President turns spotlight on P.G. church

January 26, 1995|By Sandy Banisky | Sandy Banisky,Sun Staff Writer

TEMPLE HILLS -- The Revs. John A. and Diana P. Cherry warily approached the microphones and television cameras arrayed outside the Full Gospel AME Zion Church yesterday. She was smiling. He was wide-eyed.

"I really didn't expect this," he said.

He didn't? The night before, President Clinton had introduced the Cherrys to the nation. In his State of the Union address, he applauded them for their ministry, which focuses on strengthening families.

And just last week, Mr. Cherry gave the invocation and the benediction at the inauguration ceremonies for Gov. Parris N. Glendening.

"This is new for me and different," Mr. Cherry said, "because I'm a preacher, not a politician."

He is preacher to a gigantic flock.

Full Gospel, a sprawling complex in a neighborhood of tidy brick homes, has 17,000 members, the Cherrys say. And 200 new members join each month. As many churches struggle to hang on to parishioners, Full Gospel is expanding its membership and adding programs.

There is a Christian school, kindergarten through 12th grade. There are a book and gift store and a full-time church staff of 80. Two receptionists work the steadily ringing phones. Two motor coaches are parked in the driveway.

Members come for premarital counseling, marriage enrichment classes, singles enrichment sessions, classes for people fighting addictions. They watch Full Gospel's television broadcasts. They sweat at "Christian aerobics." They participate in programs for the elderly, for shut-ins, for young men, for young women.

"It's not entertainment," Mr. Cherry said. "It's not an experiment. It's working."

"It's truth," Mrs. Cherry said.

"It's truth," he repeated.

Members of Congress attend services there. U.S. Attorney General Janet Reno has visited. President Clinton, who heard about the Cherrys' work, worshiped with the congregation one Sunday last August.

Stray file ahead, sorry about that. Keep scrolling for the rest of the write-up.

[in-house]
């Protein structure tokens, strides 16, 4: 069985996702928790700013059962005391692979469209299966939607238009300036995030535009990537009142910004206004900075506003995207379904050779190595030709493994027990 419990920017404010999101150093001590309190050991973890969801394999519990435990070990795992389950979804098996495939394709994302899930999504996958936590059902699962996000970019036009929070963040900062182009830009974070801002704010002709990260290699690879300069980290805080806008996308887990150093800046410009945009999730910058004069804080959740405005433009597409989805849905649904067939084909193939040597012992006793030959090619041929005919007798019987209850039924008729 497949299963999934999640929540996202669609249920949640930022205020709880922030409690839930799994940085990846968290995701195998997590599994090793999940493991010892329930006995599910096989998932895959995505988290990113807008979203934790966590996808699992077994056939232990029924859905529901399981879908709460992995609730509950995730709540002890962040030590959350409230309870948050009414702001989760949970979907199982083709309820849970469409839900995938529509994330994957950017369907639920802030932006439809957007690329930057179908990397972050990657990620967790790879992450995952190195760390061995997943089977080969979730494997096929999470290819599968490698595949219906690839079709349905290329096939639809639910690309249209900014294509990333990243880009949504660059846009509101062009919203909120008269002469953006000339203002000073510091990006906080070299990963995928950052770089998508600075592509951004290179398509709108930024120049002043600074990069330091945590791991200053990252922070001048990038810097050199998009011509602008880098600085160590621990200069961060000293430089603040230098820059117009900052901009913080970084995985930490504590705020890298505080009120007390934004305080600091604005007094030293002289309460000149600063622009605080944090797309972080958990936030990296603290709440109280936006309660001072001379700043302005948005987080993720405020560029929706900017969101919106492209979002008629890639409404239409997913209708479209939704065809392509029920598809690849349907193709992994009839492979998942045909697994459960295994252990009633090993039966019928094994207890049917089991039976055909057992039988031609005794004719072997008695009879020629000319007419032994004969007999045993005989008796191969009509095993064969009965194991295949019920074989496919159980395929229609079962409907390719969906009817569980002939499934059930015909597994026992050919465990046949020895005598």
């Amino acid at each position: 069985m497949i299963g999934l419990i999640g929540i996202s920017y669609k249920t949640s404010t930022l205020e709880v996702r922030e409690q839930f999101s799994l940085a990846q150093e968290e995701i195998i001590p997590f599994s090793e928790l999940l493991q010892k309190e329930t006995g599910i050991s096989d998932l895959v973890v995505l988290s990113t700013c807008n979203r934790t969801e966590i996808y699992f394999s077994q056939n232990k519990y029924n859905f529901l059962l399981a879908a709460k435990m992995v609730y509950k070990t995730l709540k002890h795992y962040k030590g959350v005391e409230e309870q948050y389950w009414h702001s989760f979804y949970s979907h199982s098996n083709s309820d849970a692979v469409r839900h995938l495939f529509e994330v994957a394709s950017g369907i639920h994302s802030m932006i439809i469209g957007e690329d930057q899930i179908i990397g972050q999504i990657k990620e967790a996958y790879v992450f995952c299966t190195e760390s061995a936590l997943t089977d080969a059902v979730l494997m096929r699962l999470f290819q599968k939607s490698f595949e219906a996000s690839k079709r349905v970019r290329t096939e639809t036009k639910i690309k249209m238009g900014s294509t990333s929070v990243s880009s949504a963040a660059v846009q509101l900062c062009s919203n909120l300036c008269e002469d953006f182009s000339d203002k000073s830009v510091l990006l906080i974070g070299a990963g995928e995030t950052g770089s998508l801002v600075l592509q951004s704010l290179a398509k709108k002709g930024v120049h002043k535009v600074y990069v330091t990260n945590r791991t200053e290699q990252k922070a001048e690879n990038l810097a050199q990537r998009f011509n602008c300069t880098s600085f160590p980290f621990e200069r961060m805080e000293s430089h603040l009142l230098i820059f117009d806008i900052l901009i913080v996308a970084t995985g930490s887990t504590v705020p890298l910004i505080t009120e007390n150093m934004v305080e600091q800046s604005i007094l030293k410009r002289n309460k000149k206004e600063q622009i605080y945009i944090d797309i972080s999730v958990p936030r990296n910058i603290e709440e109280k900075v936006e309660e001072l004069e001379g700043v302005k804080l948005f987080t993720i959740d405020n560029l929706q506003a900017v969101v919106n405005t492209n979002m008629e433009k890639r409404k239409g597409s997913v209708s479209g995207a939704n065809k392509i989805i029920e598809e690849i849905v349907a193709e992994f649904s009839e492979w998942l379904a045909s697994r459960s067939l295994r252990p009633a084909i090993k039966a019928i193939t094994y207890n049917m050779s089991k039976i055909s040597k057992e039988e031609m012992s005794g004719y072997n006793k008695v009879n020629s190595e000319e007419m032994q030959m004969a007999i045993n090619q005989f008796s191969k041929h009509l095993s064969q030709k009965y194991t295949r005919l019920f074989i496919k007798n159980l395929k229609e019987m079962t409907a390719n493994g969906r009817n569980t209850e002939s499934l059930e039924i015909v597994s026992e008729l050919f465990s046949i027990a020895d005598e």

"My feeling is he was very much touched by what they are doing," said Neel Lattimore, a spokesman for Hillary Rodham Clinton.

When Mr. Clinton began working on his State of the Union speech, with its themes of responsibility and citizenship, he remembered the Cherrys as a couple who personified those ideas, Mr. Lattimore said. "These were people he knew, he personally knew, and people he and Mrs. Clinton wanted there last night. There's a rapport there."

When Governor Glendening was planning last week's inauguration ceremonies, he asked Mr. Cherry to lead the prayers.

"He and the governor have had a relationship going way back," said Charles F. Porcari, a Glendening spokesman. The two men had worked together on various Prince George's County programs for years.

The Rev. Frank Madison Reid III, pastor of Baltimore's Bethel AME Church, said the Cherrys succeed with "a combination of message and anointing. In the world they would call that 'personal charisma.' "

Mr. Cherry, 55, is a compact man who met reporters outside the church in a tailored gray overcoat. Mrs. Cherry, 51, wrapped in gray fur, approached the microphones with him.

Married for 27 years and the parents of a 24-year-old son, they preach that strong families, strong churches and strong communities make a strong nation. They believe in preserving families and reducing the rate of unwed pregnancy.

The congregation suffers because of street crime, Mr. Cherry said.

"We have an enormous amount of funerals here, burying young men, black boys, black girls," he said. "I believe it is the responsibility to stop and save what is lost."

"People flock to their church because they teach the word of God and how it can be applied in their daily lives," Mr. Reid said. "They teach the Bible so it can be applied to all people, to all ethnic groups, but they also teach that there is an African presence in scripture.

"They're a tremendous couple doing tremendous work," Mr. Reid said.

The Cherrys did not set out to lead one of the nation's largest churches. He was the son and grandson of ministers, "and the last thing I wanted to do was be a minister." But that changed 13 years ago. He was in the furniture business in Marlow Heights when "I had a divine encounter with God."

The Cherrys began teaching the Bible in their family room. When the sessions outgrew that space, he began holding them in his store. Eventually he moved the furniture out and a church in. And in time the congregation moved to Temple Hills, where two services are held each Sunday in the rose-and-mauve-draped 3,000-seat sanctuary.

By early 1997, Mr. Cherry said, the church will relocate to a 10,304-seat sanctuary on 82 acres closer to the Washington line -- closer, as the president noted, to the urban problems of crime and drugs.

The Cherrys expect to cover the cost of the new $24 million complex without a mortgage and without holding fund-raisers. Their church members tithe.

Mr. Cherry said he was "awed and honored" by the president's mention. But, "We try not to reflect on things that are happening in our lives. I want to keep my focus."

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